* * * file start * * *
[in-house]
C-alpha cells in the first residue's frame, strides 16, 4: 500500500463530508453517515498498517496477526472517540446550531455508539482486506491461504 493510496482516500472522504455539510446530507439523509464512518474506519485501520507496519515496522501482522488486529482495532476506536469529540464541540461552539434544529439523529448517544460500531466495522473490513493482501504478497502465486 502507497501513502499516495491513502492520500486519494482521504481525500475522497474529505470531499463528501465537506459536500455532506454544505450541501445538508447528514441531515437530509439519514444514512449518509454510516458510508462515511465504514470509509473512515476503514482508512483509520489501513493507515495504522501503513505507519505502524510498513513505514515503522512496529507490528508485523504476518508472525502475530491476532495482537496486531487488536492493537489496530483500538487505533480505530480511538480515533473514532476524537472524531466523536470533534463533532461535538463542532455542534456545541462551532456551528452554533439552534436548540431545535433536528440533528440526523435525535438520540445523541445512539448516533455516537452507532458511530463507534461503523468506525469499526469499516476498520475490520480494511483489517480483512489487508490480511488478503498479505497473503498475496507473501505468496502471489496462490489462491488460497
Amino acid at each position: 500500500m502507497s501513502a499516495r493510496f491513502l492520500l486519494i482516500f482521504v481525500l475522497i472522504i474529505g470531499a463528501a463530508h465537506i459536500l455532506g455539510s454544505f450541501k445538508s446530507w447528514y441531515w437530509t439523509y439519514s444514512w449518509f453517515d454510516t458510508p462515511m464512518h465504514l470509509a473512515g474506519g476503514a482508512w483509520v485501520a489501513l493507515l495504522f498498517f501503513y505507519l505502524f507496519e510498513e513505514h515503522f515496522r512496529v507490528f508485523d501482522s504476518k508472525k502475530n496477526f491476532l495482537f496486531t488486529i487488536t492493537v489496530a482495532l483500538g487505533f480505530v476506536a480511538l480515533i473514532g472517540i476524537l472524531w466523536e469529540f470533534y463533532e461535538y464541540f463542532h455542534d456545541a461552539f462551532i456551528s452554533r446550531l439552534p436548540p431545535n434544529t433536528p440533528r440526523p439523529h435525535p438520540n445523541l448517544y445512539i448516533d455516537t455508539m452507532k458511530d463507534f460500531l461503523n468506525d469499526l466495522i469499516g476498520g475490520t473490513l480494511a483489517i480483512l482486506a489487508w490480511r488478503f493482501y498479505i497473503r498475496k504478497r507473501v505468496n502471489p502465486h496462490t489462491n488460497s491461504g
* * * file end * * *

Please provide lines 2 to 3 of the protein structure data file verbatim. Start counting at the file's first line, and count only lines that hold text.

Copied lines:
C-alpha cells in the first residue's frame, strides 16, 4: 500500500463530508453517515498498517496477526472517540446550531455508539482486506491461504 493510496482516500472522504455539510446530507439523509464512518474506519485501520507496519515496522501482522488486529482495532476506536469529540464541540461552539434544529439523529448517544460500531466495522473490513493482501504478497502465486 502507497501513502499516495491513502492520500486519494482521504481525500475522497474529505470531499463528501465537506459536500455532506454544505450541501445538508447528514441531515437530509439519514444514512449518509454510516458510508462515511465504514470509509473512515476503514482508512483509520489501513493507515495504522501503513505507519505502524510498513513505514515503522512496529507490528508485523504476518508472525502475530491476532495482537496486531487488536492493537489496530483500538487505533480505530480511538480515533473514532476524537472524531466523536470533534463533532461535538463542532455542534456545541462551532456551528452554533439552534436548540431545535433536528440533528440526523435525535438520540445523541445512539448516533455516537452507532458511530463507534461503523468506525469499526469499516476498520475490520480494511483489517480483512489487508490480511488478503498479505497473503498475496507473501505468496502471489496462490489462491488460497
Amino acid at each position: 500500500m502507497s501513502a499516495r493510496f491513502l492520500l486519494i482516500f482521504v481525500l475522497i472522504i474529505g470531499a463528501a463530508h465537506i459536500l455532506g455539510s454544505f450541501k445538508s446530507w447528514y441531515w437530509t439523509y439519514s444514512w449518509f453517515d454510516t458510508p462515511m464512518h465504514l470509509a473512515g474506519g476503514a482508512w483509520v485501520a489501513l493507515l495504522f498498517f501503513y505507519l505502524f507496519e510498513e513505514h515503522f515496522r512496529v507490528f508485523d501482522s504476518k508472525k502475530n496477526f491476532l495482537f496486531t488486529i487488536t492493537v489496530a482495532l483500538g487505533f480505530v476506536a480511538l480515533i473514532g472517540i476524537l472524531w466523536e469529540f470533534y463533532e461535538y464541540f463542532h455542534d456545541a461552539f462551532i456551528s452554533r446550531l439552534p436548540p431545535n434544529t433536528p440533528r440526523p439523529h435525535p438520540n445523541l448517544y445512539i448516533d455516537t455508539m452507532k458511530d463507534f460500531l461503523n468506525d469499526l466495522i469499516g476498520g475490520t473490513l480494511a483489517i480483512l482486506a489487508w490480511r488478503f493482501y498479505i497473503r498475496k504478497r507473501v505468496n502471489p502465486h496462490t489462491n488460497s491461504g